Now that summer is over, policy events are back in full swing! With most events still being online, they are easily accessible and generally free of charge. The EGU has an External Science for Policy Events Calendar that lists upcoming policy-related events that are likely to be of interest to geoscientists. This can be a useful resource if you’re trying to find events that will introduce you to the science-policy interface or a policy area! This blog post will highlight a few of them.
As a result of the current pandemic, many events have moved online while others have adopted a hybrid format. Attending events in-person allows you to meet new people, make connections, switch off from your email, and enjoy some free conferences but attending online events also comes with a range of benefits. They’re often free of charge, can be accessed within minutes, don’t require carbon-intensive transport to attend, and can be less time-intensive. The events listed below are a mixture of online and hybrid events and will appeal to a range of audiences.
The European Youth Event, 4-9 October 2021
The 2021 European Youth Event (EYE21) brings together thousands of young people from all over the European Union and beyond to shape and share their ideas on the future of Europe. Unlike other events, the European Youth Event targets those who are between 16 to 30 years old so it’s a great opportunity for those that are right at the start of their scientific careers to engage in the policymaking process. It’s a hybrid event that allowed participants to interact with experts, activists, influencers, and policymakers both virtually and in person. The sessions at EYE21 will be interactive with the aim to gather the opinions and ideas of participants.
European Climate Research Alliance & Blue-Action Climate Coffees, September – November 2021
For a more casual and informal event, you could join one of the Climate Coffee webinars that are being jointly hosted by the European Climate Research Alliance (ECRA) and Blue-Action. These “Climate Coffees” invite researchers from across the climate science community to present research on a specific climate-related area and share ideas. The informal setting and extended Q&A time aim to promote discussion between the featured researcher and the participants.
European Commission’s EU Soil Observatory Forum, 19–21 October 2021
Supported by the European Commission’s Joint Research Centre, the 3-day virtual EU Soil Observatory Forum will address the challenges facing soil within the various strategies of the Green Deal, including the EU’s biodiversity strategy, Farm2Fork Strategy, Zero Pollution Action Plan, and Mission on Soil Health and Food. In addition to a high-level panel, the forum will establish a series of dedicated Working Groups to address burning scientific and policy questions such as soil monitoring, citizen engagement, soil pollution, erosion, and biodiversity. Participants will be encouraged to engage in discussions and contribute to the Working Groups.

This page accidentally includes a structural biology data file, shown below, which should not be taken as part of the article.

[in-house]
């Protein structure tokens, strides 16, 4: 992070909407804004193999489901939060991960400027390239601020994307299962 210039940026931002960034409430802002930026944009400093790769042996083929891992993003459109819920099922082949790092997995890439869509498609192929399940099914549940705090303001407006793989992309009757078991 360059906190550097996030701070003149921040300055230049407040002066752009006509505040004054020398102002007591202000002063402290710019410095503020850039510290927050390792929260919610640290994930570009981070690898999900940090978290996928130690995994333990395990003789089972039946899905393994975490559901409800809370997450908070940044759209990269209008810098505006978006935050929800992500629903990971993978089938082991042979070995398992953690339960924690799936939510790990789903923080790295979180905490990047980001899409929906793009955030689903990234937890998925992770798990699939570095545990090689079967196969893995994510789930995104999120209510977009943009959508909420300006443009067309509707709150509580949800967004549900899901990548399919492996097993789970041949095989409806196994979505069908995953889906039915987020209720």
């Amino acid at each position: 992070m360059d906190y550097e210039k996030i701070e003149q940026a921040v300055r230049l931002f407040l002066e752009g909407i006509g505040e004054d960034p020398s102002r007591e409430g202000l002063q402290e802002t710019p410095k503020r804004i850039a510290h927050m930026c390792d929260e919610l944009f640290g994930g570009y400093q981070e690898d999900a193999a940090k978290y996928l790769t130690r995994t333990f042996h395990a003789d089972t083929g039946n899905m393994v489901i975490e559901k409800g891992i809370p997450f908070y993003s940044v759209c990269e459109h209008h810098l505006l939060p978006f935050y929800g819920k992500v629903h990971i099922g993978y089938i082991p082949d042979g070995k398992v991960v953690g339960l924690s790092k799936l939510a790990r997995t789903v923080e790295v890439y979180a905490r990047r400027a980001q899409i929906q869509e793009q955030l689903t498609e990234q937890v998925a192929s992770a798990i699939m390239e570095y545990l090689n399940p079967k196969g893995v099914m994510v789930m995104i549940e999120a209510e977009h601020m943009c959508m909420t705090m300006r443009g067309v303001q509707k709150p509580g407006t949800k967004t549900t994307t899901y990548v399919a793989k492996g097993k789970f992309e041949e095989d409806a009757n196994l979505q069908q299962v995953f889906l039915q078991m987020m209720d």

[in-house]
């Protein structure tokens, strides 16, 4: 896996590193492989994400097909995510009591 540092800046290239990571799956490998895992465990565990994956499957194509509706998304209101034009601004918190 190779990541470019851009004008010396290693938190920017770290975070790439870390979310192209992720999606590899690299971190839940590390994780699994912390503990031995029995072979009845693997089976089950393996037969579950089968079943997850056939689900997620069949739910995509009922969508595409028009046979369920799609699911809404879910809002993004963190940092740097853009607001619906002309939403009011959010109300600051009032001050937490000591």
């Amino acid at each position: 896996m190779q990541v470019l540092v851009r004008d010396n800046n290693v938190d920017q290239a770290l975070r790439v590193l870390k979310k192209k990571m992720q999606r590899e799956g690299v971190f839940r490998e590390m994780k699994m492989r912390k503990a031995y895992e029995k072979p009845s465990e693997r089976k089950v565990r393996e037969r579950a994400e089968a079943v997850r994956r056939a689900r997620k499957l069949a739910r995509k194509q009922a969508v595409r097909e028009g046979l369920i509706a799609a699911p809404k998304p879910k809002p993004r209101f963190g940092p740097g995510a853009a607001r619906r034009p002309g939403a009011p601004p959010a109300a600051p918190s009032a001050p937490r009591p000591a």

2021 EU Conference on modelling for policy support: collaborating across disciplines to tackle key policy challenges, 22–26 November 2021
Supported by the European Commission’s Joint Research Centre, this 4-day conference will bring together researchers and policymakers from European and international institutions, Member States, universities, research institutes, and consultancies to identify common challenges that arise when using models to support policymaking as well as potential solutions. This event will include both high-level speakers and highly interactive sessions, enabling an exchange of experiences and best practices between scientists and policymakers.
The EuroScience Open Forum, 13-16 July 2022
Although not until July 2022, submitting an abstract to the EuroScience Open Forum (ESOF) can be a very rewarding experience – and one that needs to be done by 15 November 2021. ESOF is the largest interdisciplinary meeting on science and innovation in Europe, for and with society. Every two years, ESOF brings together over 4,500 leading thinkers, innovators, policymakers, journalists, and educators to discuss current and future breakthroughs in contemporary science. It’s a great opportunity to learn more about different scientific areas, overarching issues, and topics, and connect with non-scientists who are working in similar areas.
Attending an event (virtually or in-person) can be a great way of learning more about a specific policy area and help you get more involved in science for policy. Listening to the concerns of policymakers can help you better understand their needs and joining an open discussion (or asking your own questions) can help connect you with others working in a similar area! Policy events are now more accessible than ever before… so what are you waiting for?